Greece and Britain test the Union

Two very different countries are challenging the European Union’s cohesion and the outcome of this test will determine the future of the greatest experiment in democracy that the world has known. Britain, a former superpower, once said that the sun never set on its imperial domain, and it is still the EU’s second-largest economy; Greece, which has been plagued by bankruptcies since its independence, is the Union’s most troubled economy. Both present problems that demand a radical shift in the way that the EU has operated over the past decades, in order to protect all that it has achieved.

Whereas Greece’s need for its partners’ support stems from the country’s inability to reform its economy, public administration and political system so as to be a viable competitor in the global economy, Britain is putting similar pressure on the EU’s cohesion in the belief that it has to insulate itself from its partners, to safeguard what it considers its special advantages. The two countries’ political systems and economies are vastly different, as is their geopolitical stature. Greece has been an enthusiastic member of the EU since it joined in 1981 and is part of its inner sanctum, the eurozone. Britain has always been at pains to opt out from too much union, avoiding the euro and abstaining from Greece’s bailout. During the crisis, Greece has benefited from the support (with painful strings attached) of its partners, while Britain has gained enormously – from money fleeing the European periphery for what is seen as the safe haven of Britain, and from the Bank of England’s independence from the austerity dogma imposed on the rest of the EU.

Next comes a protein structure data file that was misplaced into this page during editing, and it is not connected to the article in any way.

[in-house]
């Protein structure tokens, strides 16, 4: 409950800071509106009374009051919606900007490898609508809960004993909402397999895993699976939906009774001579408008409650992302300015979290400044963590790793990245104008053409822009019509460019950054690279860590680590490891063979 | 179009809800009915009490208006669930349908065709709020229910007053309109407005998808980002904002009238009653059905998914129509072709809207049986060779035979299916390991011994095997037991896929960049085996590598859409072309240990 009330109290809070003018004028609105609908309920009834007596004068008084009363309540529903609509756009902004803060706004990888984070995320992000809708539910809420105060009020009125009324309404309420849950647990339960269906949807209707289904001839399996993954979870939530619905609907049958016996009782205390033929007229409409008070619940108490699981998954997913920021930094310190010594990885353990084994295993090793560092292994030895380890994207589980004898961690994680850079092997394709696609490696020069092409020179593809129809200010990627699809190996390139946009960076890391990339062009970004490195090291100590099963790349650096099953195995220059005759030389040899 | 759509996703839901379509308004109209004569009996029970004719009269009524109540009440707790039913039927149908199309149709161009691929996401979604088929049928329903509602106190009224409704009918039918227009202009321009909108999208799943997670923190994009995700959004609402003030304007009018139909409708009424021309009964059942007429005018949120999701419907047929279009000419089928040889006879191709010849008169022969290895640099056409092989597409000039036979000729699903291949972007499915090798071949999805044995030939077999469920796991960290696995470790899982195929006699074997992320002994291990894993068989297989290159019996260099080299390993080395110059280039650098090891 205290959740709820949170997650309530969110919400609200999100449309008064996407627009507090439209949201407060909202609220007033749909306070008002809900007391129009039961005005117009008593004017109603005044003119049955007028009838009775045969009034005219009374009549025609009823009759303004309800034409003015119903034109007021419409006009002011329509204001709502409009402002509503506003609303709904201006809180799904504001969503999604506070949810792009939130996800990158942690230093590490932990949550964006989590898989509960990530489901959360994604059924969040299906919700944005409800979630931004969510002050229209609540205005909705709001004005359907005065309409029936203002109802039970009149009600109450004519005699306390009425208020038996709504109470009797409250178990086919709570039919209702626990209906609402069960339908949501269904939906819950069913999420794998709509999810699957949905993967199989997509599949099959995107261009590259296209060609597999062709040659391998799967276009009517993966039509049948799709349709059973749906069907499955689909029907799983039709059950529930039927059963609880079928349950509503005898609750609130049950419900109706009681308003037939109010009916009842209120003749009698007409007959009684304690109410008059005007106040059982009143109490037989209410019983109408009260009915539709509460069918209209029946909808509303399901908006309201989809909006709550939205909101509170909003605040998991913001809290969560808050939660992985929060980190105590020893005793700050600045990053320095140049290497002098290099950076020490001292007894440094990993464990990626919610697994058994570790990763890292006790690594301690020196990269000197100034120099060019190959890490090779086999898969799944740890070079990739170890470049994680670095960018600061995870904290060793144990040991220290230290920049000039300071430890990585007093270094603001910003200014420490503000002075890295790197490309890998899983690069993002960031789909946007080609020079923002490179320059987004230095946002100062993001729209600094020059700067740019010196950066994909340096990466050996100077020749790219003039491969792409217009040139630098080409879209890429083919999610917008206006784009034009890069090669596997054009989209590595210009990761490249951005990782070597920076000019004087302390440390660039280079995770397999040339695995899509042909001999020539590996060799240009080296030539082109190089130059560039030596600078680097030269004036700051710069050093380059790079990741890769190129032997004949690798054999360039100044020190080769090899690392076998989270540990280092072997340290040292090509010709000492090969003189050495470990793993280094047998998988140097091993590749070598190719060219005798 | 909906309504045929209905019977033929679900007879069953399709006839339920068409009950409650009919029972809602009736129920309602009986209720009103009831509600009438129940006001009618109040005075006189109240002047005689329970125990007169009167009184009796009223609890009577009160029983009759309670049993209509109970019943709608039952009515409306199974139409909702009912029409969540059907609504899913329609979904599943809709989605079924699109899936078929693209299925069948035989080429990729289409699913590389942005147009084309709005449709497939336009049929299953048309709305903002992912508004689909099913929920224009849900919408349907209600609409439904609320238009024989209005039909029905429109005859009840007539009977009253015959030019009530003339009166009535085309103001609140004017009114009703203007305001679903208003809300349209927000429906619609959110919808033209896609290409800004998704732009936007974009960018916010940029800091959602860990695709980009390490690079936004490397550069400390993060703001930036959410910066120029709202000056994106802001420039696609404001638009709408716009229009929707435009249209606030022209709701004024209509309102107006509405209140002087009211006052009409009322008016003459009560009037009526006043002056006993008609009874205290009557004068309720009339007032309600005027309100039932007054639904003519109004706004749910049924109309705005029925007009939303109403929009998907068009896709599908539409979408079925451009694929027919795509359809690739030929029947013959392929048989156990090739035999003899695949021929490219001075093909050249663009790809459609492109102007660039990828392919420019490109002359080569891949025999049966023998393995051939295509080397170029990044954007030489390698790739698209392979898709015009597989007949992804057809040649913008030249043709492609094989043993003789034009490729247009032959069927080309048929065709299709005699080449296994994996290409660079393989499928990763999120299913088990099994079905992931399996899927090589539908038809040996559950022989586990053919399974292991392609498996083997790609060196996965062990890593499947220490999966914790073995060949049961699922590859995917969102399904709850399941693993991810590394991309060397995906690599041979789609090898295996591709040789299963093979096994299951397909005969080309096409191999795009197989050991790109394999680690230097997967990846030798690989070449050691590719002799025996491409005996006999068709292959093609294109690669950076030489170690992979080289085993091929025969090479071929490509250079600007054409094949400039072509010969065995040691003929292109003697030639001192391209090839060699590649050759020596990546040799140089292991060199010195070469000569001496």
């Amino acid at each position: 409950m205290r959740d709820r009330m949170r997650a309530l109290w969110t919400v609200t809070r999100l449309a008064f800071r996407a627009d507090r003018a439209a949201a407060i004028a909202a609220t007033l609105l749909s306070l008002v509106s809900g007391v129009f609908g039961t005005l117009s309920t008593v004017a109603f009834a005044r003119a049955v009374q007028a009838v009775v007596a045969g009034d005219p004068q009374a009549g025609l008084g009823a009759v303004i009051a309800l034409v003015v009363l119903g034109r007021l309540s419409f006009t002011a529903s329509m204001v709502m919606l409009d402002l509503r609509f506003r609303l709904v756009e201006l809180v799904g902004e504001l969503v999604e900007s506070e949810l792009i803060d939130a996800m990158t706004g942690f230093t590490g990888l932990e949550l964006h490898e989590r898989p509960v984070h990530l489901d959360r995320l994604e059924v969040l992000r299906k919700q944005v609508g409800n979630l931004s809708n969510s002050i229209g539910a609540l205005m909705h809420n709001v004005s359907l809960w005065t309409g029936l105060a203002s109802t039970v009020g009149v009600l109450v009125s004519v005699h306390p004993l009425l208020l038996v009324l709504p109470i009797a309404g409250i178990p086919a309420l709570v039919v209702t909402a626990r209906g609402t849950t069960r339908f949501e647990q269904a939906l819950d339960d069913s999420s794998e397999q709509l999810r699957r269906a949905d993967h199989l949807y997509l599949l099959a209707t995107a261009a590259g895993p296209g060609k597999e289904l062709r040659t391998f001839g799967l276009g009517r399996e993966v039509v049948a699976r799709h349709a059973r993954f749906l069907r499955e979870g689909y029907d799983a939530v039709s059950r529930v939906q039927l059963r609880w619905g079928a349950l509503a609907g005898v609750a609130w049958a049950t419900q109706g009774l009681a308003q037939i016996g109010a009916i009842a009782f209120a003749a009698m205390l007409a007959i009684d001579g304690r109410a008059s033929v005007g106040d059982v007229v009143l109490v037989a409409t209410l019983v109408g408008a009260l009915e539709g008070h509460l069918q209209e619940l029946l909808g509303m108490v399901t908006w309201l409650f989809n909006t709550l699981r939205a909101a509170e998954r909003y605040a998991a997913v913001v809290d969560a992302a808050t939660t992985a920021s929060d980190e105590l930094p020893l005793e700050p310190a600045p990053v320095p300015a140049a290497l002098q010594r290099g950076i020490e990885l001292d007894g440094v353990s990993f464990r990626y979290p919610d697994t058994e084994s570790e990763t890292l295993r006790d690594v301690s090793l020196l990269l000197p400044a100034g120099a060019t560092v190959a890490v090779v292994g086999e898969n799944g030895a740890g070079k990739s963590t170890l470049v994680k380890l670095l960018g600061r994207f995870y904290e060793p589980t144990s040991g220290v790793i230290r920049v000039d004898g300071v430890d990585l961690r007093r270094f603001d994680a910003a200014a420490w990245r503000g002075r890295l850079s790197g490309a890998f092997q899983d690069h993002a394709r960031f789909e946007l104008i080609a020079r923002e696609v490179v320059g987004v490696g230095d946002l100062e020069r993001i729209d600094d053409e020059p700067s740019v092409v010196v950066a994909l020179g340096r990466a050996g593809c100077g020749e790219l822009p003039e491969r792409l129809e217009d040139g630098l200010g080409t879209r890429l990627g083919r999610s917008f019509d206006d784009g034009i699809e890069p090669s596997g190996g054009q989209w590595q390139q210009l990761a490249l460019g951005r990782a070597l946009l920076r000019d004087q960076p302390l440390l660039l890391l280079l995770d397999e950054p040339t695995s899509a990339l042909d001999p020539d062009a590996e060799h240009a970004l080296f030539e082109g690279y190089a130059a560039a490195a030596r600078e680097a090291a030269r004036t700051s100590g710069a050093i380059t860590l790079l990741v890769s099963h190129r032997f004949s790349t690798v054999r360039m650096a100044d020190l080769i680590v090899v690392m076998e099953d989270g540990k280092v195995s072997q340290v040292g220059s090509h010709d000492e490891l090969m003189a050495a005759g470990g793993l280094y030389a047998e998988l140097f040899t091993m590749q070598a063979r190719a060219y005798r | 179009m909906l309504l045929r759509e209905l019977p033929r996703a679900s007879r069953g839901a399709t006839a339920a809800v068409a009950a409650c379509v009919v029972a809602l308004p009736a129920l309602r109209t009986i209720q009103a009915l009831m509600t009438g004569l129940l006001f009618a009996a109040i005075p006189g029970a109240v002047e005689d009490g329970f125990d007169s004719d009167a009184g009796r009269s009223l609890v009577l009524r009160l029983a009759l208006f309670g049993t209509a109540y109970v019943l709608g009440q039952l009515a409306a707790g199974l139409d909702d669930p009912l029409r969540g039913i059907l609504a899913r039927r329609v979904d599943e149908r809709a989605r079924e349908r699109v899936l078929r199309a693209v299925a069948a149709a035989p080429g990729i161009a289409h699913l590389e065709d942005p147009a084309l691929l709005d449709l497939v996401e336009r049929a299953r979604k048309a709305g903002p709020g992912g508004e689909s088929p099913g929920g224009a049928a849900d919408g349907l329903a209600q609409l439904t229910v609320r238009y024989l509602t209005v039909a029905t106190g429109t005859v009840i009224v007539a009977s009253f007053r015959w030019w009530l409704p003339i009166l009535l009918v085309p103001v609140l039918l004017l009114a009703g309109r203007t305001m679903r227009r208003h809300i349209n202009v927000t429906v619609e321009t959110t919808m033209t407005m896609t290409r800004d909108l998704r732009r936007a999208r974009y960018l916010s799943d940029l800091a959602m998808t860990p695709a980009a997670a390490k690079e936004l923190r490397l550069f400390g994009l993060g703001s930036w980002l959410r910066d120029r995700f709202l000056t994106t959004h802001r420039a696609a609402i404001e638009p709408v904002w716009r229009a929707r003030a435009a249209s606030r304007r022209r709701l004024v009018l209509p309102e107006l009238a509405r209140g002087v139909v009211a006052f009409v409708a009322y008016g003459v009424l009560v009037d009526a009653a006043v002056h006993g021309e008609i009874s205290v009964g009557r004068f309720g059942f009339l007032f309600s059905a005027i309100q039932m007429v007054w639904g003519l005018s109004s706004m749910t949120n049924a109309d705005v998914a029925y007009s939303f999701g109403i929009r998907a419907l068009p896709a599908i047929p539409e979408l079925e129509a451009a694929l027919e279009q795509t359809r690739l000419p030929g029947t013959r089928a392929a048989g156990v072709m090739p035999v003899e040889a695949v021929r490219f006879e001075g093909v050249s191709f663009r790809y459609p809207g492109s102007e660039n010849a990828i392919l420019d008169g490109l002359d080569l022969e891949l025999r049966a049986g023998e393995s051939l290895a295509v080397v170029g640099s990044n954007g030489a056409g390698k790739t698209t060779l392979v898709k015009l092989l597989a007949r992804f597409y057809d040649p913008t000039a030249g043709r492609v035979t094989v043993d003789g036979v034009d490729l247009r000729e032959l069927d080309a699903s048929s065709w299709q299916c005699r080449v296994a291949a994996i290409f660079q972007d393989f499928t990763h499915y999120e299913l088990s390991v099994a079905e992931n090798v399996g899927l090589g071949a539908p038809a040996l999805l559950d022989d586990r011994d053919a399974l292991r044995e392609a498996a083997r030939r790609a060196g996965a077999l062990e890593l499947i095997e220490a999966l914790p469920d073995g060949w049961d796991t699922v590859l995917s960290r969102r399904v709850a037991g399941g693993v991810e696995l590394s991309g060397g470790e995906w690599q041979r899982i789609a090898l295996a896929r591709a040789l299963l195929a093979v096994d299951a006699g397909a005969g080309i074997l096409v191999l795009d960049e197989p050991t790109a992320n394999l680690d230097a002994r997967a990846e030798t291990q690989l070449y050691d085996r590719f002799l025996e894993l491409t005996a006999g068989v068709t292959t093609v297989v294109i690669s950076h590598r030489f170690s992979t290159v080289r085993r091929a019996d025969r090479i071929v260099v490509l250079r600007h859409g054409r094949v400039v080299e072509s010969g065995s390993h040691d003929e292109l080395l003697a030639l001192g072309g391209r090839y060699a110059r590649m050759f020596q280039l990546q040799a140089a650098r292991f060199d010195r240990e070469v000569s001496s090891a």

Both Greece and Britain have contributed to the EU in their own unique way, and each one’s relationship with the rest of the Union also shows the great tension at the heart of every association: Even as every member needs the advantages provided by the group, each fears being absorbed by the others, to the extent that it loses its independence, its special characteristics and the freedom to exploit its differences to its own advantage. Greece cannot function without financial support, yet it also cannot accept the loss of independence that this entails; Britain, which has gained much from being “in and out” of the Union, is in danger of getting too far from the center of gravity. But a total break will leave it on its own, unable to influence EU policy.

In the EU the great question today is whether countries can place the common good above their national interest. The Greek elections in January intensified the push and pull between the country and its partners, with results that are still unpredictable. Whatever the outcome of Thursday’s election, Britain, too, will test the limits of membership and the Union’s cohesion. All players should remember two simple facts: Thanks to ever closer union, Europe has enjoyed 70 years of unprecedented peace and prosperity; pulling too hard can break any bond.

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